February 26, 2013 | Panayoti Kelaidis, Senior Curator & Director of Outreach

There are not many people living today who have made as enormous a contribution to the well being of Planet Earth as Jane Goodall: E.O. Wilson, perhaps. And we botanic gardeners must pay our respects to Peter Raven. Jane has not only focused the awareness of Science on the plight of the creature most closely related to Human Beings, she has worked tirelessly to make the natural environment a priority for everyone. And she has made her work look effortless and joyful.

She has just published a wonderful tribute to the Plant Kingdom in the latest Smithsonian Magazine. "Jane Goodall reveals her lifelong fascination with ....plants"is full of Jane's characteristic charm, information and interest.

I wish I could say the same for that incredibly patronizing headline for the article: Goodness me! Plants actually are.....fascinating? Dontcha know in our whiz-bang, glitzy culture, the only things that can capture the "fascination" of 'οι πολλοί' [that's hoi polloi] are bright shiny objects, electronic gadgets, fast cars, bad television and sex in any manifestation. Of course, wise botanists know that flowers are shiny bright objects that are all about sex and as compact as any electrical gadget and abuzz with fast moving insects that put the sleekest car to shame with their posh styling.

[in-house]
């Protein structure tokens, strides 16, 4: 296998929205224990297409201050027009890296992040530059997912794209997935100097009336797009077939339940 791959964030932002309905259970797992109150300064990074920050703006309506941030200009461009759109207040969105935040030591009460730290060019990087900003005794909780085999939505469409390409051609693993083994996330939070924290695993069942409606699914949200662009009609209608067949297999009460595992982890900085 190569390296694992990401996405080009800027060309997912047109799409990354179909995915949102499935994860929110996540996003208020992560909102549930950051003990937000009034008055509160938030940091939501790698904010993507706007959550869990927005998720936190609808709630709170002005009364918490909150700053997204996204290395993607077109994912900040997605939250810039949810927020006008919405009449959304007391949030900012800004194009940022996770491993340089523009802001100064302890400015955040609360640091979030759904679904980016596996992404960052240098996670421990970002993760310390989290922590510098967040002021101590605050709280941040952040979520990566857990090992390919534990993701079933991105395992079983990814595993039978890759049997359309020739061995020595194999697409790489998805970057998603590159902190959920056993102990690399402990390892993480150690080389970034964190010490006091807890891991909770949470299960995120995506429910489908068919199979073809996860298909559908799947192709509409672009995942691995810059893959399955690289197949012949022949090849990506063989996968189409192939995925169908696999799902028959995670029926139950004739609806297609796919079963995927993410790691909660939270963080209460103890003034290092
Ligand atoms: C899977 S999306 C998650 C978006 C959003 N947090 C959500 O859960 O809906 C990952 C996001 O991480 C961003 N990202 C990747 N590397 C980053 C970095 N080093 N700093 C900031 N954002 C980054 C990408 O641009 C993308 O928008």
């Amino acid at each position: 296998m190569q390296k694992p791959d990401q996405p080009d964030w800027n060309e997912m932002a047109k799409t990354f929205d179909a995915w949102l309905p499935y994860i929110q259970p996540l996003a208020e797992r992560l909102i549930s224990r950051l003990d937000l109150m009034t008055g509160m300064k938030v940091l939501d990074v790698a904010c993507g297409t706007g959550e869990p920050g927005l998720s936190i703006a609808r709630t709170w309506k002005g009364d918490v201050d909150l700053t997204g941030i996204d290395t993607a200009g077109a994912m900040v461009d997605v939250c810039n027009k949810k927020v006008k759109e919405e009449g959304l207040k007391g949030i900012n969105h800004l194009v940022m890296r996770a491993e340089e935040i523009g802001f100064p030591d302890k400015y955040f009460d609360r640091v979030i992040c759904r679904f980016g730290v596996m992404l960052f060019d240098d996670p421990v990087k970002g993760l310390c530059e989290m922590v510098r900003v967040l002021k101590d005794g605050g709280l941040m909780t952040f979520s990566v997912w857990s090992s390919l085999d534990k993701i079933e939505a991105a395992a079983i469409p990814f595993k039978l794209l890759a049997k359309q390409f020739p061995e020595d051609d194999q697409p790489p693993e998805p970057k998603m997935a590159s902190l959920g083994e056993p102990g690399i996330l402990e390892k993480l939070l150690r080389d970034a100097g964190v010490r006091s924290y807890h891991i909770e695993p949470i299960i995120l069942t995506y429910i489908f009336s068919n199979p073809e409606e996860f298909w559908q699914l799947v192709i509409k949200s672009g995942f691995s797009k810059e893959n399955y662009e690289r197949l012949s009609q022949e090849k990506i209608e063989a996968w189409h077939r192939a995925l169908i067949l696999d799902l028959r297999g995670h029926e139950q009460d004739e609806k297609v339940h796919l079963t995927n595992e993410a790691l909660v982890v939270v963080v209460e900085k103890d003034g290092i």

Unlike the great unwashed masses of naive journalists and other publicist sorts who seem to think that plants are remarkably uninteresting--zoologists like Jane are very aware and appreciative of the plant kingdom. After all, every animal on this planet depends on plants for sustenance (--especially humans, and not just vegetarians).

Plants provide us with the carbohydrates that nourish our bodies. They produce the oxygen that fills our lungs (without which we would be dead in a matter of minutes). They produce the fiber that clothes us and directly or indirectly most of what shields us from the elements. Plants possess chlorophyll, which is as miraculous a substance, performing a function that puts all human ingenuity to shame (taking a bit of water, air and sunlight and generating hydrocarbons). I have been astonished all my life at the depth of knowledge most zoologists possess of plants and the plant kingdom--especially since most botanists I know are not terribly savvy about animals.

I'm getting off my soapbox now! Do read her article--it's really cool (and relevant!).


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